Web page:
River Coly pollution prompts correspondent to offer ideas and discuss a fair deal for farmers

On River Pollution

A correspondent notes draft Welsh regulations contain several policy ideas on slurry including

– 14 days notice before construction begins on a new or improved slurry or silage store

– Sufficient sufficient storage for all slurry produced on the holding for the regulatory storage period

– Maintenance of a “Risk Map” showing all the fields, all surface waters, boreholes etc, areas with shallow or sandy soils, land with an incline of greater than 12⁰ , land drains, and sites of temporary field heaps (TFH) (if used)

See these two references: draft Welsh proposals here and a short blog discussion here.

The correspondent noted that there’s a public consultation on Reforming Regulation : deadline of 11 June 2020 where such ideas can be submitted by organisations or members of the public.


Giving Farmers a fair deal

The correspondent goes on to say that if farmers are going to incur regulatory costs we need to support them in making a decent income. Britain needs a proper national food strategy that supports smaller traders, local economies, community benefits and sustainable practices and supports farm gate prices through a Groceries Code Adjudicator, cooperatives like the Milk Marketing Board, and invests in and promotes skills, technology, market access and innovation as part of a long term plan. All rural-proofed.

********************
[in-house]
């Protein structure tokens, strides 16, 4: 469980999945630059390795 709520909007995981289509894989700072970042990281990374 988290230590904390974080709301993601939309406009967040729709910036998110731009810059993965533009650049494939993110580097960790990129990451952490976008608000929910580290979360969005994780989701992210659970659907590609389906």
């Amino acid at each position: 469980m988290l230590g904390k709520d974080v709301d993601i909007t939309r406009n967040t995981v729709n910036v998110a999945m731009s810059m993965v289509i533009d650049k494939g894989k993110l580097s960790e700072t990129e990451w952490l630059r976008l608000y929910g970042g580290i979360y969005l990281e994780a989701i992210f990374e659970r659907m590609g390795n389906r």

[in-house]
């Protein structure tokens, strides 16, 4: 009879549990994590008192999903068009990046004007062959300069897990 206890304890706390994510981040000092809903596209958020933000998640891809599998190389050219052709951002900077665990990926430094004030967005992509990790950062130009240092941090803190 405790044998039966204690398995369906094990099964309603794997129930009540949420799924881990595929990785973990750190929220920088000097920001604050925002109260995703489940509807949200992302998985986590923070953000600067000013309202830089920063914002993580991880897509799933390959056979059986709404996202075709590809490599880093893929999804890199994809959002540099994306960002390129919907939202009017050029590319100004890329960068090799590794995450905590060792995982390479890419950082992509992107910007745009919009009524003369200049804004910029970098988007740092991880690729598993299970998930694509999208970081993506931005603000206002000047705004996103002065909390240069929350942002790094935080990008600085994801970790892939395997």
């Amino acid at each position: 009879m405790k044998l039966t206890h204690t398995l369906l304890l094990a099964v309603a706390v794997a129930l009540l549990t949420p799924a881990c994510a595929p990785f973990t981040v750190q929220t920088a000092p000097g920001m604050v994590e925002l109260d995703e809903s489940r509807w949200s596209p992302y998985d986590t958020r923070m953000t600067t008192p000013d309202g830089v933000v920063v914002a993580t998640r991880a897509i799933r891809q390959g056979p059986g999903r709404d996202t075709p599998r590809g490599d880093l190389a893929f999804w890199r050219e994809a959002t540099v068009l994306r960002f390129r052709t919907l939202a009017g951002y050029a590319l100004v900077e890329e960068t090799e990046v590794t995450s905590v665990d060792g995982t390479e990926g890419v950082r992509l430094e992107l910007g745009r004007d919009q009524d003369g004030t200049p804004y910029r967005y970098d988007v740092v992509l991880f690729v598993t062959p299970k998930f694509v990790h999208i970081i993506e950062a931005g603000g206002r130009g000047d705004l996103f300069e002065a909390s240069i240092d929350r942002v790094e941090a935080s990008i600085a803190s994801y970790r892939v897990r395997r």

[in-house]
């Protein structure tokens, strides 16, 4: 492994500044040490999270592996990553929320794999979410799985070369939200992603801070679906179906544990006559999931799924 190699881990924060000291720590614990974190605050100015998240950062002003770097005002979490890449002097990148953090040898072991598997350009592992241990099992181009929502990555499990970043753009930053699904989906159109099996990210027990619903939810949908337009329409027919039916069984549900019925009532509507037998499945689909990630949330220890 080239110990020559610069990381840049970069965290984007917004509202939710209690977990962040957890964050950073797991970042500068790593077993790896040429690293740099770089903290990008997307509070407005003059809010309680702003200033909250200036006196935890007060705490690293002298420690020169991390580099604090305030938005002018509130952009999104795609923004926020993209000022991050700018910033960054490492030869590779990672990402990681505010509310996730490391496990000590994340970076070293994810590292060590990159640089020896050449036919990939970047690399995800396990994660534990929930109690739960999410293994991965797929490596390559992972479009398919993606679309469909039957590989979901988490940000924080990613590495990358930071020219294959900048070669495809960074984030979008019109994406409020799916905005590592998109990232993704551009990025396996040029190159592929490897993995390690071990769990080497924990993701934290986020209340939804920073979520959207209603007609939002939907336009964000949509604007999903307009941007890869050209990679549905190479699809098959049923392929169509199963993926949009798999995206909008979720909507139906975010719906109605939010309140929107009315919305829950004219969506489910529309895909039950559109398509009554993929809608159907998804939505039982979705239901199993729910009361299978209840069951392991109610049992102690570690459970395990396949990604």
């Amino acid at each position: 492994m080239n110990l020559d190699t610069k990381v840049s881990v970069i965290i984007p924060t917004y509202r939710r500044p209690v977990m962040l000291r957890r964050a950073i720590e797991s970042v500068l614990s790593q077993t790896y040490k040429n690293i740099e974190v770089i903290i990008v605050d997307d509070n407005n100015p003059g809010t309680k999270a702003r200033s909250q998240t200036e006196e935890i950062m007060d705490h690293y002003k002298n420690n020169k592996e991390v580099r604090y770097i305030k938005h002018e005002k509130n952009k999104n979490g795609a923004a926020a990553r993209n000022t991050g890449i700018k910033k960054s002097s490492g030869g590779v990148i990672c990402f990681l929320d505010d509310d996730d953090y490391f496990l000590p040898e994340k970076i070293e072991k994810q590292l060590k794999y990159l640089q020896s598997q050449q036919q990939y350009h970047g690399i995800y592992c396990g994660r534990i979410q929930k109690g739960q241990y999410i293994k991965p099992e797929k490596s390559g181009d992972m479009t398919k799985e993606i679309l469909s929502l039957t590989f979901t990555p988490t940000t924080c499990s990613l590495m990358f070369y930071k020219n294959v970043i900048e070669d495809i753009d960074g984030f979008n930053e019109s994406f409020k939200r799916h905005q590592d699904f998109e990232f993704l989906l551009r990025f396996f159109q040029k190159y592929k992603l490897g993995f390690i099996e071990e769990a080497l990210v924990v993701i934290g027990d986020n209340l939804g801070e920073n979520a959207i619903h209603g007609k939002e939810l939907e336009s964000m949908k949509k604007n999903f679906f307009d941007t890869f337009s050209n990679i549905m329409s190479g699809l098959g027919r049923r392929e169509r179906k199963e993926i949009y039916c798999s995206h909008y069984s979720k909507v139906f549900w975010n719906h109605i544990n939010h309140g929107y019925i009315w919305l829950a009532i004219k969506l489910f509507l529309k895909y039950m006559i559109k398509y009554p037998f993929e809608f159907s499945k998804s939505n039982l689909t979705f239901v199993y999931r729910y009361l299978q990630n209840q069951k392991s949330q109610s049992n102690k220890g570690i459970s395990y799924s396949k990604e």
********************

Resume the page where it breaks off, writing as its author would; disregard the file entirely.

The current agriculture bill supports landowning, not farming. The Tories voted down amendments to protect prices and standards in British farming.

(Tory MP Neil Parish’s amendment to ensure agriculture imports adhere to UK animal health and welfare, environment and environmental standards was rejected by 328 votes to 277, majority 51 in an electronic vote last night. The move against Parish’s amendment will once again raise fears that the UK could water down its standards as it strikes post-Brexit free trade deals.)